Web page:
Some jobs you could never do if you didn't truly love them, and ballet costumier has got to be near the top of that list.
James Kelly has spent more than 20 years bringing designers' visions to the stage, and now he's at work on the Royal New Zealand Ballet's production of The Wizard of Oz.
His job is to bring sketches to life, to translate an idea into a garment, and to make it work on a practical level.
"You have to love it. I'm not a designer, that is not what I've ever wanted to be. I'm a cutter and maker, and I think you have to love it to give it your best," Kelly says.
It's an incredible amount of work, not least because this production's designer, Gianluca Falaschi, is based in Italy. The creative process is a three-point one, between Kelly, Falaschi, and director Francesco Ventriglia.
"His drawings are amazing, and they're drawings you can work from, and he's a very busy man… You can just look at them and go, 'Okay, yep, done.' You don't always get that from designers," Kelly says.
Once Kelly has consulted with Ventriglia, and made up a calico version of each costume, he gets in touch with Falaschi for another thumbs up.
Getting it right is what Kelly finds most satisfying about his work. It's always an incredible challenge, but when it comes together, it's worth it.
The Wizard of Oz is his second show with the RNZB, and his first as a fulltime employee. The Englishman worked on last year's A Midsummer Night's Dream as a freelancer, having already been offered the permanent role at the end of 2014.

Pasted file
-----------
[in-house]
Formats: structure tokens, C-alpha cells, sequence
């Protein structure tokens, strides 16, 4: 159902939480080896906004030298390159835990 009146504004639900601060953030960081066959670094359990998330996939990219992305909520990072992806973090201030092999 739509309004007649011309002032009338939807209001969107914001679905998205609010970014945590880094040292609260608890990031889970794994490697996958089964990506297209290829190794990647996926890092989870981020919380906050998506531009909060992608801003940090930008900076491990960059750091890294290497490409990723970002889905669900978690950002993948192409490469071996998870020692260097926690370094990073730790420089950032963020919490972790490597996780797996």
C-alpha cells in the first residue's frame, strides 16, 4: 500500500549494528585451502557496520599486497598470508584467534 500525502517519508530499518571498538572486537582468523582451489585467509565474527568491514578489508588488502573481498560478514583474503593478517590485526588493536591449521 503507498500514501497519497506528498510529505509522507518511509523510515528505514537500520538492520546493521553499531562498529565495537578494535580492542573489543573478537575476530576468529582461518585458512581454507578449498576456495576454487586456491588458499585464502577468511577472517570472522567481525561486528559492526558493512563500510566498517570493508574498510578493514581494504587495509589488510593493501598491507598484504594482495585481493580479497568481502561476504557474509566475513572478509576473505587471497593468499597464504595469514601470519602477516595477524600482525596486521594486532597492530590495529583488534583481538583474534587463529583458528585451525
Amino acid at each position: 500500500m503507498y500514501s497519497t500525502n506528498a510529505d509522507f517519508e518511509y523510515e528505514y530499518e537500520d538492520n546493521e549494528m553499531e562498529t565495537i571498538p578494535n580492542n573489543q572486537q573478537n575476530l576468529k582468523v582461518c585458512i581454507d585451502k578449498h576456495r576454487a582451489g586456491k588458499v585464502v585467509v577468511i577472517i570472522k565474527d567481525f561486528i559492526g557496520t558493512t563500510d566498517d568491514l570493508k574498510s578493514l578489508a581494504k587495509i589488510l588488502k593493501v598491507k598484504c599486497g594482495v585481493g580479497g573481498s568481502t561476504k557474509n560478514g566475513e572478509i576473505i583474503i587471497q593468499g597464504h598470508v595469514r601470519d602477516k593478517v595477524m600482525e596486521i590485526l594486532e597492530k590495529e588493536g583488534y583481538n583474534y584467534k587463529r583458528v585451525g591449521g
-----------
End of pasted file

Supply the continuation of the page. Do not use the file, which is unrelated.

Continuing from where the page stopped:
"I loved it, it was a great experience. The company here were very welcoming," Kelly says.
"At the end of the two months they offered the job again, and after having been here, I was like 'Yeah, I know it's the right choice.'"
Even with his long experience in the industry, this is only Kelly's second job. Fresh from the London College of Fashion, he got a job with the Royal Ballet at Covent Garden in 1995. It was a dream job, and he stayed put.
"I've always been very lucky, all the way through. I got into the colleges I wanted to get into, I got the best job when I left... I've been very lucky," Kelly says again, though of course luck doesn't account for his passion, talent and hard work.
These costumes have been a test, though. Each dress for Glinda the Good Witch has 1000 butterflies hand-sewn to its skirt, and with three casts, that needs to be done three times. The effect is stunning, though, and the costumes are a favourite of Kelly's.
He's anticipating he'll be a bit emotional on opening night. The months of late nights and stress make for an intense experience.
"Sometimes it's just completely overwhelming. I've cried before [on first nights]. It's just the relief… that it looks as it should look, and it's been worth the hours of work, and pain, and trying to get it to look as it should," Kelly says.
"It just consumes you, it's all you think about."
That seems to be very true for Kelly. While it doesn't sound like he has a lot of spare time, he spends it sewing. In London, he made wedding dresses for the dancers he worked with.
"I would do it all in my own time at home. It was mainly the girls at the ballet, when they got married they'd ask 'Oh, would you make my wedding dress?'"
Word spread, and soon it was friends of friends asking him as well. His gowns ended up in Vogue and Hellomagazines.
Kelly's also involved in restoration projects, uniting his work with his love of classic films. His next challenge is a silvery-grey party dress worn by Judy Garland in The Harvey Girls.
Barely recognisable and missing its sleeves, Kelly will bring the dress back to life using the hard-to-find fabrics and forgotten techniques it was originally made with.
It's a historical exercise as much as a sewing one, and he can't wait to get into it.
When your hobbies aren't a million miles from what you do for a living, you know you're onto something good.Read more at:vintage formal dresses